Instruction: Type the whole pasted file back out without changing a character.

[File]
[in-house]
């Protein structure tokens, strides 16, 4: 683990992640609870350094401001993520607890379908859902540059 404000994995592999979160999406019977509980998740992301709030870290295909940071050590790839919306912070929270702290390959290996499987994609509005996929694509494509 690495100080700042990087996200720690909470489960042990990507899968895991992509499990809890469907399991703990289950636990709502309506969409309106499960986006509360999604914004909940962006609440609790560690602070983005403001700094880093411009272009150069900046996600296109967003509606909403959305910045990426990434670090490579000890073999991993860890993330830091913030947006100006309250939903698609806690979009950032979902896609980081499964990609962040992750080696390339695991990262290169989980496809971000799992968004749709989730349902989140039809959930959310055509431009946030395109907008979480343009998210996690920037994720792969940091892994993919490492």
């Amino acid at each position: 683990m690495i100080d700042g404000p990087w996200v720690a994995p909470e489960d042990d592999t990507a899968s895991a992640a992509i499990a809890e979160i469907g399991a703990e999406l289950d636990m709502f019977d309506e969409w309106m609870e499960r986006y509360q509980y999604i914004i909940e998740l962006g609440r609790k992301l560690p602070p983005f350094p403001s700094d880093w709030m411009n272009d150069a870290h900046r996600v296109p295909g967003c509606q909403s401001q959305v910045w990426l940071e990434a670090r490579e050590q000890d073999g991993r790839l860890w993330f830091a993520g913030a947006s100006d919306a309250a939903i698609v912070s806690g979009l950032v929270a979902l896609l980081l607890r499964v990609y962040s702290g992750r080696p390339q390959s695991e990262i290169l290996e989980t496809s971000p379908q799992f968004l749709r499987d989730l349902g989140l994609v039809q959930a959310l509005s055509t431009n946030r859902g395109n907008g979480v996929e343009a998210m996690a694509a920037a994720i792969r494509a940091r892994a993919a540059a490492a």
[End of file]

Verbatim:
[in-house]
């Protein structure tokens, strides 16, 4: 683990992640609870350094401001993520607890379908859902540059 404000994995592999979160999406019977509980998740992301709030870290295909940071050590790839919306912070929270702290390959290996499987994609509005996929694509494509 690495100080700042990087996200720690909470489960042990990507899968895991992509499990809890469907399991703990289950636990709502309506969409309106499960986006509360999604914004909940962006609440609790560690602070983005403001700094880093411009272009150069900046996600296109967003509606909403959305910045990426990434670090490579000890073999991993860890993330830091913030947006100006309250939903698609806690979009950032979902896609980081499964990609962040992750080696390339695991990262290169989980496809971000799992968004749709989730349902989140039809959930959310055509431009946030395109907008979480343009998210996690920037994720792969940091892994993919490492």
């Amino acid at each position: 683990m690495i100080d700042g404000p990087w996200v720690a994995p909470e489960d042990d592999t990507a899968s895991a992640a992509i499990a809890e979160i469907g399991a703990e999406l289950d636990m709502f019977d309506e969409w309106m609870e499960r986006y509360q509980y999604i914004i909940e998740l962006g609440r609790k992301l560690p602070p983005f350094p403001s700094d880093w709030m411009n272009d150069a870290h900046r996600v296109p295909g967003c509606q909403s401001q959305v910045w990426l940071e990434a670090r490579e050590q000890d073999g991993r790839l860890w993330f830091a993520g913030a947006s100006d919306a309250a939903i698609v912070s806690g979009l950032v929270a979902l896609l980081l607890r499964v990609y962040s702290g992750r080696p390339q390959s695991e990262i290169l290996e989980t496809s971000p379908q799992f968004l749709r499987d989730l349902g989140l994609v039809q959930a959310l509005s055509t431009n946030r859902g395109n907008g979480v996929e343009a998210m996690a694509a920037a994720i792969r494509a940091r892994a993919a540059a490492a």